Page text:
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Playing YouTube: How the Nancy YouTuber doll and app position children as aspiring YouTube influencers

Tecnology | Artículo
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  • Febrero 2022
  • Fecha de publicación
  • Febrero 2022
  • Tecnology
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_ESIC Business & Marketing School

_ESIC Business & Marketing School

ESIC Business & Marketing School.

 

This is a scholarly original article published in a Q1 Journal in the field of Cultural studies. It is co-written with two highly recognized scholars from Curtin University in Perth, Australia. 

In this article, we critically analyze the Nancy YouTuber, a contemporary update of the popular Nancy doll that promises children the experience of playing as a YouTuber with the help of a companion app. This hybrid toy (physical doll and companion app) is part of a growing trend of children’s toys modeled on YouTube influencers. These toys capitalize on children's aspirations to become YouTubers. We use Spain, where the doll originates, to contextualize these findings. Spain has a an unusually high number of child YouTubers and a long history of child-star celebrities. This study examines the Spanish context of this toy and the increasing demand for Spanish-speaking children content creators on YouTube (as Spanish is the second-most spoken language in the world) to attract children audiences to market products through peer-to-peer influencer marketing

Nancy YouTuber’s app is one of the first to provide a fictitious YouTube channel, introducing children to YouTube’s affordances. This particular toy and companion app differentiates from similar toys and apps in the market as it goes beyond simple video creation and editing tools. In addition to providing a fictitious YouTube channel, it includes a full tutorial to emulate YouTuber expected behavior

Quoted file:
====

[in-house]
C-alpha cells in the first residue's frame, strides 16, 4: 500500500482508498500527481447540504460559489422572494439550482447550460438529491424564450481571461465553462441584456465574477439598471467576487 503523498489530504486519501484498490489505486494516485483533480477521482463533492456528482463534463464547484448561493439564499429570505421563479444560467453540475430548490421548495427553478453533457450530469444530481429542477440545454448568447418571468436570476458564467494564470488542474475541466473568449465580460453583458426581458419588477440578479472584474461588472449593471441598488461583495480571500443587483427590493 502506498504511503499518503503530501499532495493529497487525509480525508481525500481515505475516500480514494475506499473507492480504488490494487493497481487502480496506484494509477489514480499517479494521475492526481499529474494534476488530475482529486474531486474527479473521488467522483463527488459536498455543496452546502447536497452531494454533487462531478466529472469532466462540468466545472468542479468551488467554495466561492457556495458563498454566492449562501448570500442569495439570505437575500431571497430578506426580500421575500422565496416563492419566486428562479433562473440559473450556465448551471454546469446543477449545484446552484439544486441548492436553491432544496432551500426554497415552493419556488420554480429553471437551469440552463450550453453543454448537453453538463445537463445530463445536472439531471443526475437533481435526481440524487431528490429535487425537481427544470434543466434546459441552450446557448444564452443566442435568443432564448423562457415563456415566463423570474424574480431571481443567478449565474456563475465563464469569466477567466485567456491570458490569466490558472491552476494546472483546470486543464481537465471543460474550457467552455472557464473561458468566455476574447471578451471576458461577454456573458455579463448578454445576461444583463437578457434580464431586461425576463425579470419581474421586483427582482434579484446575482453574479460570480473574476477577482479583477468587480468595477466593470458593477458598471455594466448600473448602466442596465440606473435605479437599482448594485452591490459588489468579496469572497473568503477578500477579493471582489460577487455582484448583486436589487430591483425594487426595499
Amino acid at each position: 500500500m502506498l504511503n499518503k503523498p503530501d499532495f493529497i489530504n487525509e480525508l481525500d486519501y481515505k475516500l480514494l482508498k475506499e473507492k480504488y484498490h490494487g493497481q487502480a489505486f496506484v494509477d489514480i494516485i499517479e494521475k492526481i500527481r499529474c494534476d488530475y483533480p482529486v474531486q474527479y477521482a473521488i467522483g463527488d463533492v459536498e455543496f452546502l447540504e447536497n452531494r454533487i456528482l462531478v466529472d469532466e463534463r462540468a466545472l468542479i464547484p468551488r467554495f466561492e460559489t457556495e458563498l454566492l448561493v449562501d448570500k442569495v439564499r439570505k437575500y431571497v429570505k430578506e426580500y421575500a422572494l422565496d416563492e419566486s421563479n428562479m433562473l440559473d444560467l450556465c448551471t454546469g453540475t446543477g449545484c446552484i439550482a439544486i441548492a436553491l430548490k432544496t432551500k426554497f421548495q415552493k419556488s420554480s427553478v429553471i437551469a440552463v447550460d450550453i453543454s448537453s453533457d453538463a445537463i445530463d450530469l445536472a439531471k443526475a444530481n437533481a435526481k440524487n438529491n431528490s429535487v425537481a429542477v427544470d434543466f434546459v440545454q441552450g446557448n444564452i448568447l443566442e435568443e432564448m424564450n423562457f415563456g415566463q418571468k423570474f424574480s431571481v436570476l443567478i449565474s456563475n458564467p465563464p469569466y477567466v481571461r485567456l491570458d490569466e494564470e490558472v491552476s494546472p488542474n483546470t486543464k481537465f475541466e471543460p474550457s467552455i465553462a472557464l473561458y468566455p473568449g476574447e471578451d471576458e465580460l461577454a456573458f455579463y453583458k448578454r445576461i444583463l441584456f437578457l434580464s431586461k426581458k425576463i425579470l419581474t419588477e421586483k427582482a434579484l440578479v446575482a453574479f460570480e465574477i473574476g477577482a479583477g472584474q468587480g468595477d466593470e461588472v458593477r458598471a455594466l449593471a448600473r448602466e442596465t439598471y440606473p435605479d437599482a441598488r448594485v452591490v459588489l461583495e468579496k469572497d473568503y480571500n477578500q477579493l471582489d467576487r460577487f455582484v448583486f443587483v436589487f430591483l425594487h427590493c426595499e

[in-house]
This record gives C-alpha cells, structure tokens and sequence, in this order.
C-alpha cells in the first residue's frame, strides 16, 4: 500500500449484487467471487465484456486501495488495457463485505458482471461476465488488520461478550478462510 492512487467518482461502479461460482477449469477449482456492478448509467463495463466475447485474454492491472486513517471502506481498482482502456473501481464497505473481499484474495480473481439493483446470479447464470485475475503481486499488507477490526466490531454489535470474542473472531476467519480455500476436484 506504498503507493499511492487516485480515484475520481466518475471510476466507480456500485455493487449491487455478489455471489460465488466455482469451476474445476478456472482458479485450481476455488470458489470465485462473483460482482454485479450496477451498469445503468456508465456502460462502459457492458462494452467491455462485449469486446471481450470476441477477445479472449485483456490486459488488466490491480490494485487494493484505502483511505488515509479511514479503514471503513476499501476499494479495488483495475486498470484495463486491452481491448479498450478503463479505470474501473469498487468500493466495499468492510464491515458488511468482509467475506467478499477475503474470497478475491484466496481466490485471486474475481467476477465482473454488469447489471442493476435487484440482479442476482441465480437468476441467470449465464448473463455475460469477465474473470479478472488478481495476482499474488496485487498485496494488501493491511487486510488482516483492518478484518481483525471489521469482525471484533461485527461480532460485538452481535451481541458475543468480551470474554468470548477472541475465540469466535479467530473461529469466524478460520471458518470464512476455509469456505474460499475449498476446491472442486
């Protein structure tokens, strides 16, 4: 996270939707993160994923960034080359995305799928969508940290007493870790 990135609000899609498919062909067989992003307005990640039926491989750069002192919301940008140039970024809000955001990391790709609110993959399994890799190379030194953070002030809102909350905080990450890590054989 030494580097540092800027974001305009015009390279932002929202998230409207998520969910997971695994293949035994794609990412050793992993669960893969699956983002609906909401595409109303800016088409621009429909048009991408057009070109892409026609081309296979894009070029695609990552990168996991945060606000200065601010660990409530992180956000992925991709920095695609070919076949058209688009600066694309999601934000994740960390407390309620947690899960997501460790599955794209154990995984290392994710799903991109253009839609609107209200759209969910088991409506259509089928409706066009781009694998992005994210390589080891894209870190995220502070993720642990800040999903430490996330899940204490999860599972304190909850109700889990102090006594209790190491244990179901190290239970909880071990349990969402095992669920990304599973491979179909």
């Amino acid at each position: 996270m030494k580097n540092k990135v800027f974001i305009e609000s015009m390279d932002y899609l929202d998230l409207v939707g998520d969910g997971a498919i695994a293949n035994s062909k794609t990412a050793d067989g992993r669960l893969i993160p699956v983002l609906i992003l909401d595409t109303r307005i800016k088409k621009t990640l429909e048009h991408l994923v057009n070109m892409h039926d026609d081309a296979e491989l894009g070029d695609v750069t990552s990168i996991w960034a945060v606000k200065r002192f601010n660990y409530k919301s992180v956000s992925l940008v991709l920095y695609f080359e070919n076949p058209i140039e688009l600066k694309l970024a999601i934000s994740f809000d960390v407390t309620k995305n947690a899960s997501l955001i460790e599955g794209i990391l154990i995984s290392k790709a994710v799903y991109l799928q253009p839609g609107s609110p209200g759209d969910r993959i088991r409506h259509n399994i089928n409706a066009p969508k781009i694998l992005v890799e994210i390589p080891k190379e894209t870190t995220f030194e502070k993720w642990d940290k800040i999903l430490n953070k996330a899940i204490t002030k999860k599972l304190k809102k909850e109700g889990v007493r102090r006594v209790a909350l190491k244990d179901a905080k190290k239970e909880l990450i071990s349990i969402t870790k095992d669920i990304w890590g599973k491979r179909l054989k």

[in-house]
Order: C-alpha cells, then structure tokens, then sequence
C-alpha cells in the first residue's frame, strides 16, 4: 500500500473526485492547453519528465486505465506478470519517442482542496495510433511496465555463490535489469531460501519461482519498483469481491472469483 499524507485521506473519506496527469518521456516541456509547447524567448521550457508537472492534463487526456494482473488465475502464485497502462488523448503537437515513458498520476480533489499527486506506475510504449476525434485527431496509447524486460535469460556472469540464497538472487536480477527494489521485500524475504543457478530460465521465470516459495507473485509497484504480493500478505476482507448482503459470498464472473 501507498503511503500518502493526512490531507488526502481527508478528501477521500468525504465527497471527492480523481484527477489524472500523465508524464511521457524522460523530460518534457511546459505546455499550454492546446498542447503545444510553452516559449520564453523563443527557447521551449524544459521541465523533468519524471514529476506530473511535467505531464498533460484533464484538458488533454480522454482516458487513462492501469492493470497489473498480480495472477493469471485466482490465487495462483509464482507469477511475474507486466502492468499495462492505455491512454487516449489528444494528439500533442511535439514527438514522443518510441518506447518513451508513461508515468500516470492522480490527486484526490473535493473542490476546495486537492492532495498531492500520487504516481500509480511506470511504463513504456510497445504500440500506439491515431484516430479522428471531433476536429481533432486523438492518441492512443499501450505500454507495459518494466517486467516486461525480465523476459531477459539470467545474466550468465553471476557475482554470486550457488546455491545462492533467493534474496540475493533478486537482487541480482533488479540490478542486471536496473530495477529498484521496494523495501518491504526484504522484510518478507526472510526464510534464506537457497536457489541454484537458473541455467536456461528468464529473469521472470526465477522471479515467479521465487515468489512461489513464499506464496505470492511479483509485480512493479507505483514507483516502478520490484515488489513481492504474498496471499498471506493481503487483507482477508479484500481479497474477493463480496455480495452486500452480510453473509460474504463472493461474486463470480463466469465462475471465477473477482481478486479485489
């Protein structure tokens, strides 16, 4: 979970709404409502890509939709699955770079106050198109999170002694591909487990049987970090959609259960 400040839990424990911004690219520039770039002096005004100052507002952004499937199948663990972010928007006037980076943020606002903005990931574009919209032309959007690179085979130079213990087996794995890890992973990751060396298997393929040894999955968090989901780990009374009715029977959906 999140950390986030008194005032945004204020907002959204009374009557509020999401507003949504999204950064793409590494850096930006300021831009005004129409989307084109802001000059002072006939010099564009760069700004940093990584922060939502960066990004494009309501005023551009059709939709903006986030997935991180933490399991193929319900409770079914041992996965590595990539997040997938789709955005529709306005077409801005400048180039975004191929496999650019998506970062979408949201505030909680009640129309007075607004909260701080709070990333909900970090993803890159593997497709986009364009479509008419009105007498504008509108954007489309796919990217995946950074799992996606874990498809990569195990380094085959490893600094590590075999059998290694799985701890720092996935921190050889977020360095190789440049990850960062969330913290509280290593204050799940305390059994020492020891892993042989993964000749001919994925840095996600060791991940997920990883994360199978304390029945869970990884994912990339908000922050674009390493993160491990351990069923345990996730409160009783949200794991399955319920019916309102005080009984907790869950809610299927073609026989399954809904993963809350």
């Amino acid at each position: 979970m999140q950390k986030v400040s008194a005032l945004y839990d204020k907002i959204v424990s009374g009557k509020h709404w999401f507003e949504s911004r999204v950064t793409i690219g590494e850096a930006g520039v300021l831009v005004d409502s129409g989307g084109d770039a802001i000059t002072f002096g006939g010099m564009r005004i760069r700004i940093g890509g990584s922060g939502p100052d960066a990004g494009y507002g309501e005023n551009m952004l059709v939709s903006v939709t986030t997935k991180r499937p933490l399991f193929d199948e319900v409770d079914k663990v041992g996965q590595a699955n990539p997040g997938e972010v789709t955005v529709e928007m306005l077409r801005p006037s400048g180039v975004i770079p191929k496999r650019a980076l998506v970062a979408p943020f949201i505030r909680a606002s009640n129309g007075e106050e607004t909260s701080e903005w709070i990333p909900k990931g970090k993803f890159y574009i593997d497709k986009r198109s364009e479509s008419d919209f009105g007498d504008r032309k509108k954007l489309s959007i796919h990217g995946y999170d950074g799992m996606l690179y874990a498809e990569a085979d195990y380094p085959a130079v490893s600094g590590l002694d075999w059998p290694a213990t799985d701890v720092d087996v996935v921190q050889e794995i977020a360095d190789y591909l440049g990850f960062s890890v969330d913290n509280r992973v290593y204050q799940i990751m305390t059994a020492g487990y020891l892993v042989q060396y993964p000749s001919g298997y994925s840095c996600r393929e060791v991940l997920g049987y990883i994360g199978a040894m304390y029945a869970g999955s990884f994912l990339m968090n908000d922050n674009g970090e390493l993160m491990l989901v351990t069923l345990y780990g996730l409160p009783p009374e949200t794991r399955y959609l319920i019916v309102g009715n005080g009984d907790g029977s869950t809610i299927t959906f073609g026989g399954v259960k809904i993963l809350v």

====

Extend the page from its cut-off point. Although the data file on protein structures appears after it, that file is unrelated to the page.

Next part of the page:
The doll and app, as an assemblage encourage young children to recreate product reviews and unboxing videos in a commercial context, as well as internalize commercial digital identity performances. This study finds embedded features and cultural discourses in the toy and app that normalize the commodification of children as self-brands and promotional intermediaries in the guise of entertainment. Toys not only impact a child’s social, educational, and cultural development but also have a meaningful influence on their understanding of everyday behavior and rituals (Sutton-Smith, 1992). Play-based apps such as the Nancy YouTuber app contribute to a broader social acceptance of young children as active online content creators and participants in digital spaces

This article debates and stimulates a discussion regarding play-based apps targeting young children. Research on play-based apps (and hybrid toys that include companion apps) is underexplored. This highlights the need for scholars to continue studying physical toys that relate to play-based apps since they seamlessly bridge the digital and physical worlds through the realm of play, and help shape how children interpret the world around them. 

 

  • Alexandra Ruiz-Gomez is an Associate Lecturer at ESIC University; and a Ph.D. candidate at Universidad Complutense of Madrid with over 20 years of practitioner experience  in Advertising and Marketing agencies working with children brands. Twitter: @alexandraruiz 
  • Tama Leaver is a Professor of Internet Studies at Curtin University, a Chief Investigator on the ARC Centre of Excellence for the Digital Child, and President of the Association of Internet Researchers (AoIR). Twitter: @tamaleaver Web presence is www.tamaleaver.net. 
  • Crystal Abidin is an Associate Professor, Principal Research Fellow, and ARC DECRA Fellow in Internet Studies at Curtin University; Programme Lead of Social Media Pop Cultures at the Centre for Culture and Technology; and Affiliate Researcher with the Media Management and Transformation Centre at Jönköping University. Twitter @wishcrys. wishcrys.com. 

 

  • Fecha de publicación
  • Febrero 2022
  • Tecnology
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